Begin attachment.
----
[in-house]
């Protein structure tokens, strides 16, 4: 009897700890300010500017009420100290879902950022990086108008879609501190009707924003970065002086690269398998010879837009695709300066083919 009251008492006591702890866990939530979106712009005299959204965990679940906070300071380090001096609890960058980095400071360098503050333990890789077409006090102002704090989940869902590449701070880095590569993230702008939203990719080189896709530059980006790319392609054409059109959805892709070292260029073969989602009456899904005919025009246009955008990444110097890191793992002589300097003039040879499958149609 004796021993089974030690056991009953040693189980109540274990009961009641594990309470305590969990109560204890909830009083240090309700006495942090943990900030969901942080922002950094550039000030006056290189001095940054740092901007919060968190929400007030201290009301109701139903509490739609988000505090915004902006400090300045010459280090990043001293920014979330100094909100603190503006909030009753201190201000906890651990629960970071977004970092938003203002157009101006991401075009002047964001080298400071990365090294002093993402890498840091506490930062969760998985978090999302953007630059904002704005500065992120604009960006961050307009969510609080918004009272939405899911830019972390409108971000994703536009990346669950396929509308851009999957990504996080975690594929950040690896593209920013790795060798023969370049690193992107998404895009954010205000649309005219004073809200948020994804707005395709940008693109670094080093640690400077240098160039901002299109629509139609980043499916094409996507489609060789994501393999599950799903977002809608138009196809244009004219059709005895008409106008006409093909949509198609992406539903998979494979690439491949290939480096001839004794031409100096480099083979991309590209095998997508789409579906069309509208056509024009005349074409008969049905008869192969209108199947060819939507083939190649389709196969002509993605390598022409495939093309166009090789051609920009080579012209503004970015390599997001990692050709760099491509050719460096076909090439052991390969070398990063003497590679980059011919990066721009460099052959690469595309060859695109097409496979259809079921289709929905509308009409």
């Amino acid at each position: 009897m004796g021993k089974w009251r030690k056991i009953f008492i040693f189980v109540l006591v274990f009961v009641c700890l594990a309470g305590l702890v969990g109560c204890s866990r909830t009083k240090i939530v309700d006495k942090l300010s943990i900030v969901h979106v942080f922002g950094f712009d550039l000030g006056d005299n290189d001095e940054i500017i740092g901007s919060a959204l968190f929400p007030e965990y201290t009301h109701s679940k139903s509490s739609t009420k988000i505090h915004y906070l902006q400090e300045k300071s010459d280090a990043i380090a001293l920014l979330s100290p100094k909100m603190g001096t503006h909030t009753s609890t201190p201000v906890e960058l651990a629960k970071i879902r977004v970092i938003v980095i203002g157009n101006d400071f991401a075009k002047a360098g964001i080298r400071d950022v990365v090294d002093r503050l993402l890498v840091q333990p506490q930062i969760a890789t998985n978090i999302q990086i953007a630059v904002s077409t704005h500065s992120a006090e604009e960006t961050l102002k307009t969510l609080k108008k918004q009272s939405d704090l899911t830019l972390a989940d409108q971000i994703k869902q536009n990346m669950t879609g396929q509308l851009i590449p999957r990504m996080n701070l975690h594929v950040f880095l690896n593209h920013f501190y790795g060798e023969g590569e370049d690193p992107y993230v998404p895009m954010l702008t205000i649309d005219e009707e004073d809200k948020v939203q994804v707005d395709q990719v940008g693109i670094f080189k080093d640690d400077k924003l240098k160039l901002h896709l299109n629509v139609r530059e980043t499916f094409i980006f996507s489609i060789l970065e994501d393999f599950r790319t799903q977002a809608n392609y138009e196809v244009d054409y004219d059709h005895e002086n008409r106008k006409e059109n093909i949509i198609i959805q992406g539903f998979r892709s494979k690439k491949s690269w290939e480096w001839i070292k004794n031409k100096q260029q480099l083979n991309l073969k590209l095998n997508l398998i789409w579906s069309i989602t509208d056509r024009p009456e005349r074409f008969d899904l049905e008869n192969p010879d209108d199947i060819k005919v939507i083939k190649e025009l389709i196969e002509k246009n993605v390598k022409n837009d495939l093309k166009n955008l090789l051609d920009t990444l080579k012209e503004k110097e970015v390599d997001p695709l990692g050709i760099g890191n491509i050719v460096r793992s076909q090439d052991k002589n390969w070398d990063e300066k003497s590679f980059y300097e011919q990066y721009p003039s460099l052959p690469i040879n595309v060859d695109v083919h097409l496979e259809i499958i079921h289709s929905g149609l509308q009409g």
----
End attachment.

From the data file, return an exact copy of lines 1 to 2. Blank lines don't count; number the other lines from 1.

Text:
[in-house]
């Protein structure tokens, strides 16, 4: 009897700890300010500017009420100290879902950022990086108008879609501190009707924003970065002086690269398998010879837009695709300066083919 009251008492006591702890866990939530979106712009005299959204965990679940906070300071380090001096609890960058980095400071360098503050333990890789077409006090102002704090989940869902590449701070880095590569993230702008939203990719080189896709530059980006790319392609054409059109959805892709070292260029073969989602009456899904005919025009246009955008990444110097890191793992002589300097003039040879499958149609 004796021993089974030690056991009953040693189980109540274990009961009641594990309470305590969990109560204890909830009083240090309700006495942090943990900030969901942080922002950094550039000030006056290189001095940054740092901007919060968190929400007030201290009301109701139903509490739609988000505090915004902006400090300045010459280090990043001293920014979330100094909100603190503006909030009753201190201000906890651990629960970071977004970092938003203002157009101006991401075009002047964001080298400071990365090294002093993402890498840091506490930062969760998985978090999302953007630059904002704005500065992120604009960006961050307009969510609080918004009272939405899911830019972390409108971000994703536009990346669950396929509308851009999957990504996080975690594929950040690896593209920013790795060798023969370049690193992107998404895009954010205000649309005219004073809200948020994804707005395709940008693109670094080093640690400077240098160039901002299109629509139609980043499916094409996507489609060789994501393999599950799903977002809608138009196809244009004219059709005895008409106008006409093909949509198609992406539903998979494979690439491949290939480096001839004794031409100096480099083979991309590209095998997508789409579906069309509208056509024009005349074409008969049905008869192969209108199947060819939507083939190649389709196969002509993605390598022409495939093309166009090789051609920009080579012209503004970015390599997001990692050709760099491509050719460096076909090439052991390969070398990063003497590679980059011919990066721009460099052959690469595309060859695109097409496979259809079921289709929905509308009409």